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Tilson Thomas cancels Chicago Symphony concerts in October after urgent operation

Submitted by on Aug 7, 2021 – 2:35 pm

Recent surgery has forced conductor Michael Tilson Thomas to cancel his upcoming CSO engagements. (Art Schreiber)

Report: Brain tumor surgery successful for 76-year-old conductor; CSO scrambles to find replacement for two weeks of programs.
By Lawrence B. Johnson

Conductor Michael Tilson Thomas has canceled his scheduled two-week October residency with the Chicago Symphony Orchestra after emergency surgery to remove a brain tumor. The 76-year-old conductor and music director laureate of the San Francisco Symphony Orchestra was to lead CSO concerts at Orchestra Hall Oct. 21-23 with pianist Alexander Gavrylyuk and Oct. 28-30 with pianist Denis Matsuev.

A statement from Tilson Thomas’ national press agent said: “After a series of tests, Michael Tilson Thomas was diagnosed with a brain tumor that required an immediate operation. The operation at the UCSF Medical Center was successful. He is now embarking on a course of therapy for the next several months which necessitates curtailing his public appearances through the end of October.” Tilson Thomas’ medical team is “continuing to explore all possible options for treatment,” the statement said.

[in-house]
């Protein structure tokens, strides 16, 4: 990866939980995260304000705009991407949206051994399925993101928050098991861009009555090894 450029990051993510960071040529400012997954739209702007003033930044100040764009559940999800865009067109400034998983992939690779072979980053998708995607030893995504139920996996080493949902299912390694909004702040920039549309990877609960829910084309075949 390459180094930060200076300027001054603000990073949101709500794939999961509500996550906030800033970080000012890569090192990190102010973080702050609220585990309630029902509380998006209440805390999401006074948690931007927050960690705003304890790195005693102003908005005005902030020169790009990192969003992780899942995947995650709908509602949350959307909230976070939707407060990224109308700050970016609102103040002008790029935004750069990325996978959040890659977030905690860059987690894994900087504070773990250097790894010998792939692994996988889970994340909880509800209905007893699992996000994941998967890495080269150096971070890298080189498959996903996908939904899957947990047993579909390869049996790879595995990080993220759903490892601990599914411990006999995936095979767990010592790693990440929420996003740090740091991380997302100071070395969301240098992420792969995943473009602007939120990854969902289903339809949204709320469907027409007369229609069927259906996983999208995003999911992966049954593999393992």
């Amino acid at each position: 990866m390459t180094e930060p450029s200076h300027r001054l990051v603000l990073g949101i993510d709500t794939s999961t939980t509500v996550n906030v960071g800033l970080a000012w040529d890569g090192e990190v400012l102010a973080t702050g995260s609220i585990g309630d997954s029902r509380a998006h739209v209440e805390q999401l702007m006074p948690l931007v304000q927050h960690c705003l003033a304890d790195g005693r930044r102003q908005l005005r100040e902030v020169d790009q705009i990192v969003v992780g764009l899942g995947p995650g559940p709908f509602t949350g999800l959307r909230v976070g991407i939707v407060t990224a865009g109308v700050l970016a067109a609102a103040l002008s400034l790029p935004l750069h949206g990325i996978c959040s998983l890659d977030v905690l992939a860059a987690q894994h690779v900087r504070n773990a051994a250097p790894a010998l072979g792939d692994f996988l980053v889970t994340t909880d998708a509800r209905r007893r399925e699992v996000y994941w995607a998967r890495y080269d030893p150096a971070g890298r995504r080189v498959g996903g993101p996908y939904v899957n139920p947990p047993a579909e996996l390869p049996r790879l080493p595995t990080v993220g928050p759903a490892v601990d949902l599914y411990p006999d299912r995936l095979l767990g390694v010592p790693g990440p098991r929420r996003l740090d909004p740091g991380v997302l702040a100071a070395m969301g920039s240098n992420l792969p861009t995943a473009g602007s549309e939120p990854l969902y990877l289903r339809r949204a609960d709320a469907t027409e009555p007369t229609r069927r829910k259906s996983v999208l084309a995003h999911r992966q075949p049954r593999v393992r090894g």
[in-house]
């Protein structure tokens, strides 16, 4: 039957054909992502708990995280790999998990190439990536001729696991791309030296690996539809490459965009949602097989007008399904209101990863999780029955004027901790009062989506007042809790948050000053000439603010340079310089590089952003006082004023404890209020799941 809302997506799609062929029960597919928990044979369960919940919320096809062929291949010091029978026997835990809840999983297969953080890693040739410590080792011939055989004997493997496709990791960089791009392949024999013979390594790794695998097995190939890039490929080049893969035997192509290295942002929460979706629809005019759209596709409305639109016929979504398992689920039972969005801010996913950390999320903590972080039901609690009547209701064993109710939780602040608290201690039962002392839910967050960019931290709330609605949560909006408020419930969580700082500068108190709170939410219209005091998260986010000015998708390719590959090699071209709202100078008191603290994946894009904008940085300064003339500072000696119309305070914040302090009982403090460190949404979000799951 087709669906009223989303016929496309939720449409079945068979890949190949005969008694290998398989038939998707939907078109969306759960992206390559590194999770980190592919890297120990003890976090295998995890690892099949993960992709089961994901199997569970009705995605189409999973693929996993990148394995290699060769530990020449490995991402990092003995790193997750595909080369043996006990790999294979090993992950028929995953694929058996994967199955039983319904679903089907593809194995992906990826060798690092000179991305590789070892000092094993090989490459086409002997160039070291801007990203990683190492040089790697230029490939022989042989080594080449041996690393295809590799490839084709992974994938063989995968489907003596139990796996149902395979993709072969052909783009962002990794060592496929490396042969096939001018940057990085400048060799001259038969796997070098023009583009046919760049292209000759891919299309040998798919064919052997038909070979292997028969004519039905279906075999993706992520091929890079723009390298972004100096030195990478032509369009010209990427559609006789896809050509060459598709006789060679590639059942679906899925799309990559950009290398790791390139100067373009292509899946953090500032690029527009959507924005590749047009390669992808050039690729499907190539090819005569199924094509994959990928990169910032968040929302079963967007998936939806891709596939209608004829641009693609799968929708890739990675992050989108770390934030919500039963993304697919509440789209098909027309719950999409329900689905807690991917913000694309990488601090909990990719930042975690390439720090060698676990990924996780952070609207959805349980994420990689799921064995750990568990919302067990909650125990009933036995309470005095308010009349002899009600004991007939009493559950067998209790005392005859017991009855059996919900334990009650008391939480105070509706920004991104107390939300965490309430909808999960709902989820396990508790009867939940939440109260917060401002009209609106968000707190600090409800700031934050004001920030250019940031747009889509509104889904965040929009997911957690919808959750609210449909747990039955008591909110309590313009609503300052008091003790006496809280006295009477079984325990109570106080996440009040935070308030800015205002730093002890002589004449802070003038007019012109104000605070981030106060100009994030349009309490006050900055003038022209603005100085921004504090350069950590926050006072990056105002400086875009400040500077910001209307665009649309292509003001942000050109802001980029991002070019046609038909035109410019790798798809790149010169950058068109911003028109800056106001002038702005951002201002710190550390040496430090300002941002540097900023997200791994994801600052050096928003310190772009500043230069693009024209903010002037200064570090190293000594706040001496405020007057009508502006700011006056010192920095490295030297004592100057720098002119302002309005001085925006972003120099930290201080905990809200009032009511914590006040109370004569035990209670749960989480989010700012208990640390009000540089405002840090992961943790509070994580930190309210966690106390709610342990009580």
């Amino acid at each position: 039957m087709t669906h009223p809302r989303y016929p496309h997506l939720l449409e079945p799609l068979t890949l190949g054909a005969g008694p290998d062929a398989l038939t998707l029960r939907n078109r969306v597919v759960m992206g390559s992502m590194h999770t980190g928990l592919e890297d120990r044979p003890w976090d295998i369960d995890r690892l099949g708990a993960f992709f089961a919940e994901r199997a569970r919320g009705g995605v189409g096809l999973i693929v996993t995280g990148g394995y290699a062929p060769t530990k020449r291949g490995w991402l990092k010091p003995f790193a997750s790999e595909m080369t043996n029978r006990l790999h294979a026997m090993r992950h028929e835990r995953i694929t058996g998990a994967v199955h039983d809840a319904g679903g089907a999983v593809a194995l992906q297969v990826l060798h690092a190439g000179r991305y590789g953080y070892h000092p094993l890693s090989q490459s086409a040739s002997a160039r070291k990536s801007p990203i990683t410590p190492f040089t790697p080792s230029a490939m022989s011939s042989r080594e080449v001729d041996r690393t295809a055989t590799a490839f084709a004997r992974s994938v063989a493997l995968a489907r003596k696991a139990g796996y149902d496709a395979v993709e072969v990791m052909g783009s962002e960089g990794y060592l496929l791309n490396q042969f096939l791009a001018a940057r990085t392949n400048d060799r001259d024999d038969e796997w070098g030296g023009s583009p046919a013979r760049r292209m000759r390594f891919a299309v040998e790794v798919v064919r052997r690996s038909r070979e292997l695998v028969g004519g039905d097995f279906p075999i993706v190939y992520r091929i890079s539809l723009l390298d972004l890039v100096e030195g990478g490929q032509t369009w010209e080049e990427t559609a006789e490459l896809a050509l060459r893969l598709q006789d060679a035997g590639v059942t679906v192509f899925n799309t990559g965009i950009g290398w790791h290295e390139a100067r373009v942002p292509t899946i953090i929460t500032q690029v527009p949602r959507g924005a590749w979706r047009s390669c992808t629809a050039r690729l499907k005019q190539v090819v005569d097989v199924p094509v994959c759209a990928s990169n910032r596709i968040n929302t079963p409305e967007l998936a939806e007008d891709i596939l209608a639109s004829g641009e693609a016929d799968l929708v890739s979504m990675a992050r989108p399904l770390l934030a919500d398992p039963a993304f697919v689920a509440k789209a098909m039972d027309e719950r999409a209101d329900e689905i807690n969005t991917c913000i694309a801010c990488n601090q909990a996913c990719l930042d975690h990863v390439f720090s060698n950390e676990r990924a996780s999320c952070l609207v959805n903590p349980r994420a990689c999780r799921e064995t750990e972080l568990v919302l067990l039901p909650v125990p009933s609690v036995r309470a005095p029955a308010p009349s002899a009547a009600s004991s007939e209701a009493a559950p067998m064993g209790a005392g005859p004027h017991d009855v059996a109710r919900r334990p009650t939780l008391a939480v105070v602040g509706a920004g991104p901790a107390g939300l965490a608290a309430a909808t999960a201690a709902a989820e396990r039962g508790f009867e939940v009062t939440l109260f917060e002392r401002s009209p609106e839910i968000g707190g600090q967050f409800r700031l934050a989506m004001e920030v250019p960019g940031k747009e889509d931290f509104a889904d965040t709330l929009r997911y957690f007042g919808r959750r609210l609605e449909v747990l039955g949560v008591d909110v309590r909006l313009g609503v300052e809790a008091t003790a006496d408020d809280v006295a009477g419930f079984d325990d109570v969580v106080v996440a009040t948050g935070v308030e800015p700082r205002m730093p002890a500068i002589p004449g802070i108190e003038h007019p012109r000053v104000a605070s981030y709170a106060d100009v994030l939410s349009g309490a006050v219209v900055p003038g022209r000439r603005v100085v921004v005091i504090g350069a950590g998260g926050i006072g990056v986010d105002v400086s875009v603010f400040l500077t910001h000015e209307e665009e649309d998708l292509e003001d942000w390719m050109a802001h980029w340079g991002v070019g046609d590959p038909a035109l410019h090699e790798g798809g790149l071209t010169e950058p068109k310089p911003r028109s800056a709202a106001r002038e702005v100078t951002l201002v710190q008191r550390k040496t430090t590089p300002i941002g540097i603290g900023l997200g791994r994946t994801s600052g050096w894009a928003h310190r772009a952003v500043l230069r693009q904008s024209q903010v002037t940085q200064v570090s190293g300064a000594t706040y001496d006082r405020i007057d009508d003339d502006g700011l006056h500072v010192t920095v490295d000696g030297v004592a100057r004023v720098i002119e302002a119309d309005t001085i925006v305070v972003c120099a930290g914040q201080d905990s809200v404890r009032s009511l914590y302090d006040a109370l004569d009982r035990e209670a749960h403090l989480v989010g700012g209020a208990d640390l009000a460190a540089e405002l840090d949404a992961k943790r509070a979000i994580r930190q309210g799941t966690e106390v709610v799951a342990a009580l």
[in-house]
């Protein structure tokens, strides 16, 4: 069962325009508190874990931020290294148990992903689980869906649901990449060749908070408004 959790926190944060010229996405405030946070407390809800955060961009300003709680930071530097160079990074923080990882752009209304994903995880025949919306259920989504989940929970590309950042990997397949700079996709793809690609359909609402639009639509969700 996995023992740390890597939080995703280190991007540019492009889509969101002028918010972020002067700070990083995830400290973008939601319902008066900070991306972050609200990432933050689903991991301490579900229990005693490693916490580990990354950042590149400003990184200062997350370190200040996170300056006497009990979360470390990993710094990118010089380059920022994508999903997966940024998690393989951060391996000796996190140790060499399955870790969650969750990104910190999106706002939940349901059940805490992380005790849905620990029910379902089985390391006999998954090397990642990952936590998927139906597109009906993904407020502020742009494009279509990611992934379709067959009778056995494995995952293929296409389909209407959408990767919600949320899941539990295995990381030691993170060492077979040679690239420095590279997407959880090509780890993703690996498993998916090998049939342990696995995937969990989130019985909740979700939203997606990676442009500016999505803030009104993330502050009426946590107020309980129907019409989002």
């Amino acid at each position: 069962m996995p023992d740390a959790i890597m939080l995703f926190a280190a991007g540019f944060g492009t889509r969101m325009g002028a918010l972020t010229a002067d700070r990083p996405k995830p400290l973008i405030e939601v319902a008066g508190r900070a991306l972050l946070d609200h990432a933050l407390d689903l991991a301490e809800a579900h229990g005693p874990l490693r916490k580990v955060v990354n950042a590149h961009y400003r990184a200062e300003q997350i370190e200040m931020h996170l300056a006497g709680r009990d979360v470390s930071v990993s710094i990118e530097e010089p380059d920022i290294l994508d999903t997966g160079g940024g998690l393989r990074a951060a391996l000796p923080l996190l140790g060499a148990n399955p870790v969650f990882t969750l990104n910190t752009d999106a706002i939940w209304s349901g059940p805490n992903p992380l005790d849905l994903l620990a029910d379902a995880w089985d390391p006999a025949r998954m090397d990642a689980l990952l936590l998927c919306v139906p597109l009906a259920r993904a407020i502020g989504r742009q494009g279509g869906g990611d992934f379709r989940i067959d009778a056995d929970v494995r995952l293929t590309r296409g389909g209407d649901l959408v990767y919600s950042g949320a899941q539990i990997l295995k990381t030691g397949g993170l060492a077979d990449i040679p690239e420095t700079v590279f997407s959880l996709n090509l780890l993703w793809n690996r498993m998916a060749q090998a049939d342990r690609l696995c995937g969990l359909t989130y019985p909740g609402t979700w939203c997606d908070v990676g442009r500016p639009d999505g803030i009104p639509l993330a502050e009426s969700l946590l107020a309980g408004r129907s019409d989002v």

“I deeply regret missing projects that I was greatly anticipating,” said Tilson Thomas. “I look forward to seeing everyone again in November.” Besides the Chicago Symphony, previously scheduled engagements from which Tilson Thomas is withdrawing include the National Symphony Orchestra for the Kennedy Center’s 50th Anniversary, the Indianapolis Symphony and his own developmental orchestra for pre-professional musicians, the New World Symphony, based in Miami Beach.

Finding a replacement for Tilson Thomas so close to his October dates could be difficult. A CSO spokesperson said it could be a few weeks before another conductor – or possibly two to cover both weeks – can be added to the fall season. The Ukrainian born pianist Gavrylyuk was to play Prokofiev’s First Piano Concerto during Tilson Thomas’ initial weekend, and the Russian pianist Matsuev was to follow with Prokofiev’s Third Piano Concerto. Those works were to be paired with Brahms’ First and Second Serenades, respectively.

Tilson Thomas has enjoyed a distinctive relationship with the Chicago Symphony, with whom the conductor has consistently displayed a solid rapport. Recent appearances include a finely wrought Tchaikovsky “Pathétique” Symphony, in December 2018 (as pictured above in a Todd Rosenberg photo.) One of the world”s preeminent Mahler interpreters, Tilson Thomas led the CSO in the composer’s Ninth Symphony at Orchestra Hall in November 2013.

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